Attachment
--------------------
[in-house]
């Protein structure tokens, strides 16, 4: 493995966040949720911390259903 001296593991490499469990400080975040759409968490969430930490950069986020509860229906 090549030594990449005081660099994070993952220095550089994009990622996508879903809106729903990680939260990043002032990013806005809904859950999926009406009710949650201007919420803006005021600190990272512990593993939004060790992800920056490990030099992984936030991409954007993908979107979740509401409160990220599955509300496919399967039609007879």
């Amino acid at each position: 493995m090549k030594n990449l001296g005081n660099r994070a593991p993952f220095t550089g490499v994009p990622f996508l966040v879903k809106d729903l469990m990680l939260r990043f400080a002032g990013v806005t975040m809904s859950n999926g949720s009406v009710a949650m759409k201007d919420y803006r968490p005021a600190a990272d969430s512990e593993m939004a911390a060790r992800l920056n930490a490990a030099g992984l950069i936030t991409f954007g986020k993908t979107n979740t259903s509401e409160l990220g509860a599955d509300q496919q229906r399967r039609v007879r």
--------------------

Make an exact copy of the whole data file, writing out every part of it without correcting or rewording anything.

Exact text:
[in-house]
């Protein structure tokens, strides 16, 4: 493995966040949720911390259903 001296593991490499469990400080975040759409968490969430930490950069986020509860229906 090549030594990449005081660099994070993952220095550089994009990622996508879903809106729903990680939260990043002032990013806005809904859950999926009406009710949650201007919420803006005021600190990272512990593993939004060790992800920056490990030099992984936030991409954007993908979107979740509401409160990220599955509300496919399967039609007879």
């Amino acid at each position: 493995m090549k030594n990449l001296g005081n660099r994070a593991p993952f220095t550089g490499v994009p990622f996508l966040v879903k809106d729903l469990m990680l939260r990043f400080a002032g990013v806005t975040m809904s859950n999926g949720s009406v009710a949650m759409k201007d919420y803006r968490p005021a600190a990272d969430s512990e593993m939004a911390a060790r992800l920056n930490a490990a030099g992984l950069i936030t991409f954007g986020k993908t979107n979740t259903s509401e409160l990220g509860a599955d509300q496919q229906r399967r039609v007879r």